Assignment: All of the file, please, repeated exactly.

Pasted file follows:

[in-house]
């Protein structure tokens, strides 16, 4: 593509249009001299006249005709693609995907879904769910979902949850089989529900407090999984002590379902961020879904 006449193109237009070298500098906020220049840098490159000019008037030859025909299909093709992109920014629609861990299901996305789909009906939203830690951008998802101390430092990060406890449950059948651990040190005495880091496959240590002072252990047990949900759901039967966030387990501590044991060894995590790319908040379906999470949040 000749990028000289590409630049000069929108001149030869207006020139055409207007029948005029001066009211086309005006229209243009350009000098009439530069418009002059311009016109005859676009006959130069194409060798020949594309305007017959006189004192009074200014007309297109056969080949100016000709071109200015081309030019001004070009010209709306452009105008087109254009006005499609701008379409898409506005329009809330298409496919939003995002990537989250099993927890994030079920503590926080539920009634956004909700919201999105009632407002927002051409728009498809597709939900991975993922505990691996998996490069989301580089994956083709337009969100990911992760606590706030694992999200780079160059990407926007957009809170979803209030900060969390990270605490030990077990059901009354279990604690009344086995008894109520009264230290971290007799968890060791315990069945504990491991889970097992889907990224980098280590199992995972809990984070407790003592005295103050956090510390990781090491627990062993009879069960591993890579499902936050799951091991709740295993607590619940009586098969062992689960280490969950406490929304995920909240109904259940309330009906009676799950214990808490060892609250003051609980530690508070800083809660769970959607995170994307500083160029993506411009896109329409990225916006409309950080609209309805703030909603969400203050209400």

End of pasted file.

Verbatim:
[in-house]
């Protein structure tokens, strides 16, 4: 593509249009001299006249005709693609995907879904769910979902949850089989529900407090999984002590379902961020879904 006449193109237009070298500098906020220049840098490159000019008037030859025909299909093709992109920014629609861990299901996305789909009906939203830690951008998802101390430092990060406890449950059948651990040190005495880091496959240590002072252990047990949900759901039967966030387990501590044991060894995590790319908040379906999470949040 000749990028000289590409630049000069929108001149030869207006020139055409207007029948005029001066009211086309005006229209243009350009000098009439530069418009002059311009016109005859676009006959130069194409060798020949594309305007017959006189004192009074200014007309297109056969080949100016000709071109200015081309030019001004070009010209709306452009105008087109254009006005499609701008379409898409506005329009809330298409496919939003995002990537989250099993927890994030079920503590926080539920009634956004909700919201999105009632407002927002051409728009498809597709939900991975993922505990691996998996490069989301580089994956083709337009969100990911992760606590706030694992999200780079160059990407926007957009809170979803209030900060969390990270605490030990077990059901009354279990604690009344086995008894109520009264230290971290007799968890060791315990069945504990491991889970097992889907990224980098280590199992995972809990984070407790003592005295103050956090510390990781090491627990062993009879069960591993890579499902936050799951091991709740295993607590619940009586098969062992689960280490969950406490929304995920909240109904259940309330009906009676799950214990808490060892609250003051609980530690508070800083809660769970959607995170994307500083160029993506411009896109329409990225916006409309950080609209309805703030909603969400203050209400």